The Duke and Duchess of Cambridge paid a visit Tuesday to London’s Westminster Abbey, which has been temporarily turned into a COVID-19 vaccination center.
The royal couple, who will celebrate their 10th wedding anniversary April 29, tied the knot at the historic church in 2011.
During their visit, Prince William and the former Kate Middleton spoke to staff about their involvement in the United Kingdom’s vaccination program, and also met with multiple people receiving their vaccines.
Westminster Abbey's official Twitter account shared photos of the royal couple meeting with staff and patients.
Their visit coincided with the National Day of Reflection, which marks the one-year anniversary of the beginning of the first coronavirus lockdown in the U.K.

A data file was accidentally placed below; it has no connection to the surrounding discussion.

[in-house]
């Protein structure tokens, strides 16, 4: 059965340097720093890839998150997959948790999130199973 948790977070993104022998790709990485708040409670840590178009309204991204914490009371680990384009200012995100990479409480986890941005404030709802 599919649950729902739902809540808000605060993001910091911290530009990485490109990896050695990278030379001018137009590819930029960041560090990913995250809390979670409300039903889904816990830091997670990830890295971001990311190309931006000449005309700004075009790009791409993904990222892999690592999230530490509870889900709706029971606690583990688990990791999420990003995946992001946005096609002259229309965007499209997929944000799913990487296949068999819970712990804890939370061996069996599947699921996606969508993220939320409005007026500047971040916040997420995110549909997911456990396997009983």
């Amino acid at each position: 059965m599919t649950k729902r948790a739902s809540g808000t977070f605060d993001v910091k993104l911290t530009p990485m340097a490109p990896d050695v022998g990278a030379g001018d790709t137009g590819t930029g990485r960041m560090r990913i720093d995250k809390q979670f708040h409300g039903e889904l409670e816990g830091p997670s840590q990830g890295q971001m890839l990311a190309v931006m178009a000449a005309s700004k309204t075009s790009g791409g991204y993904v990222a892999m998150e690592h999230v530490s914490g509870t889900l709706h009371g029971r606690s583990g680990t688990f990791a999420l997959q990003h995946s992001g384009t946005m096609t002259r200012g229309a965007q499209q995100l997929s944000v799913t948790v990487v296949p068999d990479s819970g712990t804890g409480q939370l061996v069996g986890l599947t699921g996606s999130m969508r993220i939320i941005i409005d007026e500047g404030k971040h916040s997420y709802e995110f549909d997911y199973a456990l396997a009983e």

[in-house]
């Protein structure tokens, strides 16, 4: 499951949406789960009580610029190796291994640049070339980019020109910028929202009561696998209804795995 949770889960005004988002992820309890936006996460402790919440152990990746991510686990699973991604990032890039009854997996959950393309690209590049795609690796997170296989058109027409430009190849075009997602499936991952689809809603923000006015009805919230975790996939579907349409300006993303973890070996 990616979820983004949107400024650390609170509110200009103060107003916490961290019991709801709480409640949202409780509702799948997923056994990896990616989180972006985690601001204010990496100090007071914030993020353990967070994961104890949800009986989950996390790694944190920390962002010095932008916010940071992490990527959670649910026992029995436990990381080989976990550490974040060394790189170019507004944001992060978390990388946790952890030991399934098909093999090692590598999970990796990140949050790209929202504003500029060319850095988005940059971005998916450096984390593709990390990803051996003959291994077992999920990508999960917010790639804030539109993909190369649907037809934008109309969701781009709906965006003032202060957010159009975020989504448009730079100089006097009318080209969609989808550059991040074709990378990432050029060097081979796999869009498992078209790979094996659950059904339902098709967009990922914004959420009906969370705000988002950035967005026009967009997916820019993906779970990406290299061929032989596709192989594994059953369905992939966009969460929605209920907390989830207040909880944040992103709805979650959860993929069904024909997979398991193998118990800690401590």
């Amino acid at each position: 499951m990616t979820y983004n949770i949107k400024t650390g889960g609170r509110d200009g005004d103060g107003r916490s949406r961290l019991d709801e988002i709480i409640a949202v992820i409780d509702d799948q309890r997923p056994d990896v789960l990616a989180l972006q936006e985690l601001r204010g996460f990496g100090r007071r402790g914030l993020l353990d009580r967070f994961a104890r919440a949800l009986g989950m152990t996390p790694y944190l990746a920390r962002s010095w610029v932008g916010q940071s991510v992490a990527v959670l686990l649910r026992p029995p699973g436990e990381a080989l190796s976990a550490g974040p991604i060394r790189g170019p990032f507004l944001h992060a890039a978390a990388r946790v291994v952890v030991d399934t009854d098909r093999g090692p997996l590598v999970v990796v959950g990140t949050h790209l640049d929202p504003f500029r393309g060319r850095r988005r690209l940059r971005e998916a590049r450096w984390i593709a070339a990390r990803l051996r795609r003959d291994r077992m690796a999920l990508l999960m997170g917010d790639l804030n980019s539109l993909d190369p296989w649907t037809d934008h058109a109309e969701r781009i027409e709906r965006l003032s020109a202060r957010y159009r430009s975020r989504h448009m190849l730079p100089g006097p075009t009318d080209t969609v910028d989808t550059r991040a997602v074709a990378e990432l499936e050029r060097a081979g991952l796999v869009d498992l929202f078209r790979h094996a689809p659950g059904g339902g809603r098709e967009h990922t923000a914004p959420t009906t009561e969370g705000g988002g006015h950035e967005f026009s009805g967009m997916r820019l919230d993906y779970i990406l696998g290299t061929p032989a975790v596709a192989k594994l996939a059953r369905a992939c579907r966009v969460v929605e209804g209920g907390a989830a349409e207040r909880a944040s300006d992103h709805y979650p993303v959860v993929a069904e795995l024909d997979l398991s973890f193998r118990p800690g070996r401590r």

Before leaving the abbey, the duke and duchess “took part in a private moment of reflection, to remember all those who have lost their lives as a result of the pandemic over the last twelve months,” according to a release from Kensington Palace.
The vaccination center at Westminster Abbey opened earlier this month and has been offering as many as 2,000 shots per week to local residents, the palace said.
Westminster Abbey is one of more than 1,600 vaccination sites around the U.K., with other sites around the country “ranging from cathedrals, mosques and temples to racecourses, sports stadiums, cinemas and museums,” the palace said in its release.
The U.K.’s National Health Service has been aggressively rolling out COVID-19 vaccines over the past few months. More than 22.8 million people in the country have already received their first dose, and 1.5 million people have received their second dose, the palace said.
During a one-hour window on March 21, more than 96,000 vaccines were apparently given around the U.K., at an average of 27 shots per second.